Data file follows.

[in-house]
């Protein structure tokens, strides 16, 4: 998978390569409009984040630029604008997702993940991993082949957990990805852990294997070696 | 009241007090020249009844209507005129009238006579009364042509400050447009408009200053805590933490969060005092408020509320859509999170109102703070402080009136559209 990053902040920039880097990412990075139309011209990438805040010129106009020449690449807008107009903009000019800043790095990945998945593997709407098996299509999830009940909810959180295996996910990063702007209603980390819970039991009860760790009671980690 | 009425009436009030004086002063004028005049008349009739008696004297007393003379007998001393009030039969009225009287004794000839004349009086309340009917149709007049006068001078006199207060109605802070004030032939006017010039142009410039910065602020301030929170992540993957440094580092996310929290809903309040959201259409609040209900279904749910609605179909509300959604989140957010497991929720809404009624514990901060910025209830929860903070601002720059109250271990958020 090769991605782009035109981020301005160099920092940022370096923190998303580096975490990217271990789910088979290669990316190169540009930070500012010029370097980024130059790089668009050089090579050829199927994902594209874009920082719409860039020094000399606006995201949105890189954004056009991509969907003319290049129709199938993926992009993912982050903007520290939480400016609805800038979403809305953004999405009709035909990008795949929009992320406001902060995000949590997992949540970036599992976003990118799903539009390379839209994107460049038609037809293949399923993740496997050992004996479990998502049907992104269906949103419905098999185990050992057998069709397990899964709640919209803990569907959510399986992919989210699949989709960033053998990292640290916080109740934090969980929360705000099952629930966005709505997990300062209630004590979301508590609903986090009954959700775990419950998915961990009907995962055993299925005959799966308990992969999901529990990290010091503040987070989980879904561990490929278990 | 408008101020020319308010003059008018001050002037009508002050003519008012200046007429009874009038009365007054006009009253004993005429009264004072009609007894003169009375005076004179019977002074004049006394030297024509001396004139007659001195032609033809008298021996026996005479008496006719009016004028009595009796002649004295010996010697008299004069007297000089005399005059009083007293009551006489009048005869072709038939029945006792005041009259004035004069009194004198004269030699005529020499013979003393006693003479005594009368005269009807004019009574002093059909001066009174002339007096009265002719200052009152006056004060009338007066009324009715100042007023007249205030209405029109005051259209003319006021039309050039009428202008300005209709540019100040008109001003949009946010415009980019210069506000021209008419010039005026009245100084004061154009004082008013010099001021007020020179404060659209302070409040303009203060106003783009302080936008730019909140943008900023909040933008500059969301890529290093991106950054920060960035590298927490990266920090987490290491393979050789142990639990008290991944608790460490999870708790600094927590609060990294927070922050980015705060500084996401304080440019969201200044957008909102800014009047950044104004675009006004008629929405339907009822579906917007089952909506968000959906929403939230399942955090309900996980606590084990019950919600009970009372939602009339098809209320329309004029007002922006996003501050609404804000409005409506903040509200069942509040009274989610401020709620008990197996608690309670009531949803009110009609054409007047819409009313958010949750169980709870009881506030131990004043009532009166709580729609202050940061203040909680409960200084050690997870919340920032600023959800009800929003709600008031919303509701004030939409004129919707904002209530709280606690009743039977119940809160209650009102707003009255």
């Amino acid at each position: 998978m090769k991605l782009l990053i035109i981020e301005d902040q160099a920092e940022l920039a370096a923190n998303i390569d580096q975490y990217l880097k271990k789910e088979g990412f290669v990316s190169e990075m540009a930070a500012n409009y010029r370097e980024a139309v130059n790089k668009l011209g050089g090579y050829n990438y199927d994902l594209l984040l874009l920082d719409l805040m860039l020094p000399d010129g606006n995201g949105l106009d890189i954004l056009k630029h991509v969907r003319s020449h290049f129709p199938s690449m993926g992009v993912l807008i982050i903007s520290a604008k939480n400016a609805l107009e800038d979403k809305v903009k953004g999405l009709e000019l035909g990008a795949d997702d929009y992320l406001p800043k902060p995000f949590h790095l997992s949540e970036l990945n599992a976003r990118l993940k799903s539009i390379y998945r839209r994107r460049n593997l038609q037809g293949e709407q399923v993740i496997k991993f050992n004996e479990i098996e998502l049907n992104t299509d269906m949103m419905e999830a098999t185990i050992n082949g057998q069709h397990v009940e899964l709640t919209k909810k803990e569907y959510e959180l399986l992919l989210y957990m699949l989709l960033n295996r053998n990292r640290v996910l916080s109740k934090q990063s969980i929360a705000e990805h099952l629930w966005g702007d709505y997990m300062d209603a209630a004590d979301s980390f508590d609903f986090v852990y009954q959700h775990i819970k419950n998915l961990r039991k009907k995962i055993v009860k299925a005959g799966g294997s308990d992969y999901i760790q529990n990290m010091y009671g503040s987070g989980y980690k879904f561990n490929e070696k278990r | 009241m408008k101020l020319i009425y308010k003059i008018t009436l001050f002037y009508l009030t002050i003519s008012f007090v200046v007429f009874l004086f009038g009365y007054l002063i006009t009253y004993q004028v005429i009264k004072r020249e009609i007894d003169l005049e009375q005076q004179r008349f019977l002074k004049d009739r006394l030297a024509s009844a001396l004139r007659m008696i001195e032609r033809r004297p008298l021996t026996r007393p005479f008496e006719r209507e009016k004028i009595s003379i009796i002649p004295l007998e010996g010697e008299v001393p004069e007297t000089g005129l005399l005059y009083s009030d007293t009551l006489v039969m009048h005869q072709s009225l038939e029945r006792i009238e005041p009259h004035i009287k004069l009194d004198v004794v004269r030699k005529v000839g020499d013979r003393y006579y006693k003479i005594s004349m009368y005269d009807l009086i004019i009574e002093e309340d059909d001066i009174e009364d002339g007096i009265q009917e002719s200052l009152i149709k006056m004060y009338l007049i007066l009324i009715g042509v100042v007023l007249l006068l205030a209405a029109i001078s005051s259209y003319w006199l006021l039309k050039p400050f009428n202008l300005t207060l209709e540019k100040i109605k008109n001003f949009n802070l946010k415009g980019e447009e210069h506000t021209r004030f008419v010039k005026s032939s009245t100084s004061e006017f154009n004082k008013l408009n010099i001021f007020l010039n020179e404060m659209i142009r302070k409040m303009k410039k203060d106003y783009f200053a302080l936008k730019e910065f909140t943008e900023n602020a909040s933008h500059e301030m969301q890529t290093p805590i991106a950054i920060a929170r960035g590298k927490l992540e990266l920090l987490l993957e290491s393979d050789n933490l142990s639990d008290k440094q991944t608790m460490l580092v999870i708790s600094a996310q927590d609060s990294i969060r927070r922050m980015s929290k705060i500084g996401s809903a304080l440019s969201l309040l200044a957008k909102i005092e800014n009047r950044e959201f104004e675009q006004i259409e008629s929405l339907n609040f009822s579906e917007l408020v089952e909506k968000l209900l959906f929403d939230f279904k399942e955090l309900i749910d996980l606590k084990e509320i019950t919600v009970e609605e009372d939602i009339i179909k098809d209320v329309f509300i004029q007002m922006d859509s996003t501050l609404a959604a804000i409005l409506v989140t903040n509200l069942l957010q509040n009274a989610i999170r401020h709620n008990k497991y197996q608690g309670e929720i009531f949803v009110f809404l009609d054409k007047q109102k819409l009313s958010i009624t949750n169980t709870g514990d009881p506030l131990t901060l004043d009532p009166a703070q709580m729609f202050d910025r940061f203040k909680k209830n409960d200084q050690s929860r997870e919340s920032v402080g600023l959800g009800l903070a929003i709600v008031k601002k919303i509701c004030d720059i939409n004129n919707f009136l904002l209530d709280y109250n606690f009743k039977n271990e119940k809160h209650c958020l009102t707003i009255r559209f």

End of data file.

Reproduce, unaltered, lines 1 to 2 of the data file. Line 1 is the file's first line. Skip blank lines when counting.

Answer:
[in-house]
């Protein structure tokens, strides 16, 4: 998978390569409009984040630029604008997702993940991993082949957990990805852990294997070696 | 009241007090020249009844209507005129009238006579009364042509400050447009408009200053805590933490969060005092408020509320859509999170109102703070402080009136559209 990053902040920039880097990412990075139309011209990438805040010129106009020449690449807008107009903009000019800043790095990945998945593997709407098996299509999830009940909810959180295996996910990063702007209603980390819970039991009860760790009671980690 | 009425009436009030004086002063004028005049008349009739008696004297007393003379007998001393009030039969009225009287004794000839004349009086309340009917149709007049006068001078006199207060109605802070004030032939006017010039142009410039910065602020301030929170992540993957440094580092996310929290809903309040959201259409609040209900279904749910609605179909509300959604989140957010497991929720809404009624514990901060910025209830929860903070601002720059109250271990958020 090769991605782009035109981020301005160099920092940022370096923190998303580096975490990217271990789910088979290669990316190169540009930070500012010029370097980024130059790089668009050089090579050829199927994902594209874009920082719409860039020094000399606006995201949105890189954004056009991509969907003319290049129709199938993926992009993912982050903007520290939480400016609805800038979403809305953004999405009709035909990008795949929009992320406001902060995000949590997992949540970036599992976003990118799903539009390379839209994107460049038609037809293949399923993740496997050992004996479990998502049907992104269906949103419905098999185990050992057998069709397990899964709640919209803990569907959510399986992919989210699949989709960033053998990292640290916080109740934090969980929360705000099952629930966005709505997990300062209630004590979301508590609903986090009954959700775990419950998915961990009907995962055993299925005959799966308990992969999901529990990290010091503040987070989980879904561990490929278990 | 408008101020020319308010003059008018001050002037009508002050003519008012200046007429009874009038009365007054006009009253004993005429009264004072009609007894003169009375005076004179019977002074004049006394030297024509001396004139007659001195032609033809008298021996026996005479008496006719009016004028009595009796002649004295010996010697008299004069007297000089005399005059009083007293009551006489009048005869072709038939029945006792005041009259004035004069009194004198004269030699005529020499013979003393006693003479005594009368005269009807004019009574002093059909001066009174002339007096009265002719200052009152006056004060009338007066009324009715100042007023007249205030209405029109005051259209003319006021039309050039009428202008300005209709540019100040008109001003949009946010415009980019210069506000021209008419010039005026009245100084004061154009004082008013010099001021007020020179404060659209302070409040303009203060106003783009302080936008730019909140943008900023909040933008500059969301890529290093991106950054920060960035590298927490990266920090987490290491393979050789142990639990008290991944608790460490999870708790600094927590609060990294927070922050980015705060500084996401304080440019969201200044957008909102800014009047950044104004675009006004008629929405339907009822579906917007089952909506968000959906929403939230399942955090309900996980606590084990019950919600009970009372939602009339098809209320329309004029007002922006996003501050609404804000409005409506903040509200069942509040009274989610401020709620008990197996608690309670009531949803009110009609054409007047819409009313958010949750169980709870009881506030131990004043009532009166709580729609202050940061203040909680409960200084050690997870919340920032600023959800009800929003709600008031919303509701004030939409004129919707904002209530709280606690009743039977119940809160209650009102707003009255």